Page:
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Distributed computing and data storage in proteomics: many hands make light work, and a stronger memory

(2014) PROTEOMICS. 14(4-5). p.367-377
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Bioinformatics: from nucleotids to networks (N2N)
Abstract
Modern day proteomics generates ever more complex data, causing the requirements on the storage and processing of such data to outgrow the capacity of most desktop computers. To cope with the increased computational demands, distributed architectures have gained substantial popularity in the recent years. In this review, we provide an overview of the current techniques for distributed computing, along with examples of how the techniques are currently being employed in the field of proteomics. We thus underline the benefits of distributed computing in proteomics, while also pointing out the potential issues and pitfalls involved.
Keywords
Crowdsourcing, Cloud computing, Distributed computing, Parallelized computing, PROTEIN DATA-BANK, TANDEM MASS-SPECTRA, SPECTROMETRY-BASED PROTEOMICS, BIOMARKER DISCOVERY, PARALLEL TANDEM, DATA SETS, IDENTIFICATION, PIPELINE, ALGORITHMS, LOCALIZATION, Bioinformatics

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Citation

Please use this url to cite or link to this publication:

Chicago
Verheggen, Kenneth, Harald Barsnes, and Lennart Martens. 2014. “Distributed Computing and Data Storage in Proteomics: Many Hands Make Light Work, and a Stronger Memory.” Proteomics 14 (4-5): 367–377.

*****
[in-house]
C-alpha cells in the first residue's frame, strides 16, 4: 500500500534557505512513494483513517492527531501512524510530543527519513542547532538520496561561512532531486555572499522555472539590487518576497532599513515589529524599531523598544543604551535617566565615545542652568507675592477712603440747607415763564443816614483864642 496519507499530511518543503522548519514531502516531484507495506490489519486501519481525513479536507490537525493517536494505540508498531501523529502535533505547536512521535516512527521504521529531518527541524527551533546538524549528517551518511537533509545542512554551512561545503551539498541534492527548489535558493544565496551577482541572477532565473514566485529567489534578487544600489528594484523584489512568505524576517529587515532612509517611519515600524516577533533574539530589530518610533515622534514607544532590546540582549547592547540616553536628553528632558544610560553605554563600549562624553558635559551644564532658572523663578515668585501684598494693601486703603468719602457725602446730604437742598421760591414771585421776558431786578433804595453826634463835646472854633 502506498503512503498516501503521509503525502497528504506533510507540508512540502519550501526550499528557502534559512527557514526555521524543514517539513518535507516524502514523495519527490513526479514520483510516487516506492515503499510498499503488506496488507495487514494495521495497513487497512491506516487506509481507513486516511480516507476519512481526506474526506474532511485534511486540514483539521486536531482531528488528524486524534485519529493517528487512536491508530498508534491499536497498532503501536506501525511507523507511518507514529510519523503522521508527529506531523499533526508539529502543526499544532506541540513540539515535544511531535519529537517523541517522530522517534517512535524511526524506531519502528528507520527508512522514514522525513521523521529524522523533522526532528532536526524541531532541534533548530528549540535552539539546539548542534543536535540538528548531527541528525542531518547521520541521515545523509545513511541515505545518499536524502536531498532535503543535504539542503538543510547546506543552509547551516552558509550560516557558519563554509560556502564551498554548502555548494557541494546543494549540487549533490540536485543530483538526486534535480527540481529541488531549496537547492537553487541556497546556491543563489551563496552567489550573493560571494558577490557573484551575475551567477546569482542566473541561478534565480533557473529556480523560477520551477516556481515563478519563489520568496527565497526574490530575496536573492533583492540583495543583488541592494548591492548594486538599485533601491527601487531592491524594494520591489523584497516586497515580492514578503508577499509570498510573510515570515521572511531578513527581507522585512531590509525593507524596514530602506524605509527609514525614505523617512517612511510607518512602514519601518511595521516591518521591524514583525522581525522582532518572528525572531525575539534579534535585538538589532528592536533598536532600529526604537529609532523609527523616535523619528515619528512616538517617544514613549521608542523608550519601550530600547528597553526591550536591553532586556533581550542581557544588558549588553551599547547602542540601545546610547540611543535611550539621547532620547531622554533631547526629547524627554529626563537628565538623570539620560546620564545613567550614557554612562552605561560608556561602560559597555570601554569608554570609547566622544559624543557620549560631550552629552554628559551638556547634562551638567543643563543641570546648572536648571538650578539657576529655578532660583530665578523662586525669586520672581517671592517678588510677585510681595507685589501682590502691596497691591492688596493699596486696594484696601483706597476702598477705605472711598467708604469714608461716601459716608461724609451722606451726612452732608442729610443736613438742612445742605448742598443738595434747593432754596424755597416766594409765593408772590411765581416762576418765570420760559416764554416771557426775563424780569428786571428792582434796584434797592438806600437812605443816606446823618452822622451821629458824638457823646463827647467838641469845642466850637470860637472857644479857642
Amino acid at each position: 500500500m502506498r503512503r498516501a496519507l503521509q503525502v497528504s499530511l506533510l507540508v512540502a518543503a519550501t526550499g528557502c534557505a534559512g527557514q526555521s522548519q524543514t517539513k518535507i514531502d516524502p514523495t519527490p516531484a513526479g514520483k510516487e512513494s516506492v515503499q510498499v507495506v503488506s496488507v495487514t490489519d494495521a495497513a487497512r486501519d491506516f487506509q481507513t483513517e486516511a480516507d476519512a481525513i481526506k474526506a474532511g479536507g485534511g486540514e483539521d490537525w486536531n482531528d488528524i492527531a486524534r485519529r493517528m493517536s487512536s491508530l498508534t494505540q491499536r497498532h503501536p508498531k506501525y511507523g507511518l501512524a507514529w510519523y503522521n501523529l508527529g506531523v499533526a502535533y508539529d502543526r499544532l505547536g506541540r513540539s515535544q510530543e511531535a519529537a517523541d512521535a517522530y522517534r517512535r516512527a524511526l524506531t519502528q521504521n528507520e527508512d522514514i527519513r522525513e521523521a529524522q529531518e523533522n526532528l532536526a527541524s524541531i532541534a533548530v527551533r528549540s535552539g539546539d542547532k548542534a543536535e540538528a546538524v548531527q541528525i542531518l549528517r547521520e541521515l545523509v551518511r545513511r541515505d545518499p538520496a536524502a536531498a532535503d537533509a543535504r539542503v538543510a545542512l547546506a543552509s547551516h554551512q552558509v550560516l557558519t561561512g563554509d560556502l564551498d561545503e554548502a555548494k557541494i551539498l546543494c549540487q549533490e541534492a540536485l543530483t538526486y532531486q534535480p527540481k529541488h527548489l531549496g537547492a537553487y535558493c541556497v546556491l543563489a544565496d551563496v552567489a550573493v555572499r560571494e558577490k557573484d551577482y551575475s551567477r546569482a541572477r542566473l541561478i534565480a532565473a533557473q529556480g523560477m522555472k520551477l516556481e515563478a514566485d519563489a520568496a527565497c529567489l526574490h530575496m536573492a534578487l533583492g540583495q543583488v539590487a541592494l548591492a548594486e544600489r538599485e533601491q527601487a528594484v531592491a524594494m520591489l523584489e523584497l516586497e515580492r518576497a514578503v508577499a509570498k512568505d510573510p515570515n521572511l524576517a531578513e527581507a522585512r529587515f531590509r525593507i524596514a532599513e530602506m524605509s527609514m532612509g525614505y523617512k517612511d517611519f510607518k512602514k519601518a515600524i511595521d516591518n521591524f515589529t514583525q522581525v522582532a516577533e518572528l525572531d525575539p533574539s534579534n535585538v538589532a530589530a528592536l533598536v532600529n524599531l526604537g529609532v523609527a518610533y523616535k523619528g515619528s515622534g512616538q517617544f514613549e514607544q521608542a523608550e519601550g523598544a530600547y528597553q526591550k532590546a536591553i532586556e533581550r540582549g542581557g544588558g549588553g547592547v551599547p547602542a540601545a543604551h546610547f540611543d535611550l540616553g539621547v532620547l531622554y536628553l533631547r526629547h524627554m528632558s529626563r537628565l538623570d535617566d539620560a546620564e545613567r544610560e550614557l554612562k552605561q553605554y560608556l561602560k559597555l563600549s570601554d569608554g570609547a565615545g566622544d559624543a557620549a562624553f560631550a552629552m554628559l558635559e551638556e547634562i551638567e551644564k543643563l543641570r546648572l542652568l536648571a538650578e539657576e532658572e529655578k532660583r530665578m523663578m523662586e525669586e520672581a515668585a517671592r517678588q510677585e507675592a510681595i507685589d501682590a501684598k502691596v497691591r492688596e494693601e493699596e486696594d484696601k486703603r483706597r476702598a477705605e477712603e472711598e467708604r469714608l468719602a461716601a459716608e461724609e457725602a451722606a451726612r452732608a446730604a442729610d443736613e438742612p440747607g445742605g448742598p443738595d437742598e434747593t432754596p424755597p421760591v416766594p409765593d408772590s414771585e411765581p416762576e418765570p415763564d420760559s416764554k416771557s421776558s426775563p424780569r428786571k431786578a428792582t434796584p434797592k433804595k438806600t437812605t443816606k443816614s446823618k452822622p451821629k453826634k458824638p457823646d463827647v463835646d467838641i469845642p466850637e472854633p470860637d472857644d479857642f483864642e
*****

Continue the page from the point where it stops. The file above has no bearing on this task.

APA
Verheggen, K., Barsnes, H., & Martens, L. (2014). Distributed computing and data storage in proteomics: many hands make light work, and a stronger memory. PROTEOMICS, 14(4-5), 367–377.
Vancouver
1.
Verheggen K, Barsnes H, Martens L. Distributed computing and data storage in proteomics: many hands make light work, and a stronger memory. PROTEOMICS. 2014;14(4-5):367–77.
MLA
Verheggen, Kenneth, Harald Barsnes, and Lennart Martens. “Distributed Computing and Data Storage in Proteomics: Many Hands Make Light Work, and a Stronger Memory.” PROTEOMICS 14.4-5 (2014): 367–377. Print.
@article{4259603,
  abstract     = {Modern day proteomics generates ever more complex data, causing the requirements on the storage and processing of such data to outgrow the capacity of most desktop computers. To cope with the increased computational demands, distributed architectures have gained substantial popularity in the recent years. In this review, we provide an overview of the current techniques for distributed computing, along with examples of how the techniques are currently being employed in the field of proteomics. We thus underline the benefits of distributed computing in proteomics, while also pointing out the potential issues and pitfalls involved.},
  author       = {Verheggen, Kenneth and Barsnes, Harald and Martens, Lennart},
  issn         = {1615-9853},
  journal      = {PROTEOMICS},
  keyword      = {Crowdsourcing,Cloud computing,Distributed computing,Parallelized computing,PROTEIN DATA-BANK,TANDEM MASS-SPECTRA,SPECTROMETRY-BASED PROTEOMICS,BIOMARKER DISCOVERY,PARALLEL TANDEM,DATA SETS,IDENTIFICATION,PIPELINE,ALGORITHMS,LOCALIZATION,Bioinformatics},
  language     = {eng},
  number       = {4-5},
  pages        = {367--377},
  title        = {Distributed computing and data storage in proteomics: many hands make light work, and a stronger memory},
  url          = {http://dx.doi.org/10.1002/pmic.201300288},
  volume       = {14},
  year         = {2014},
}

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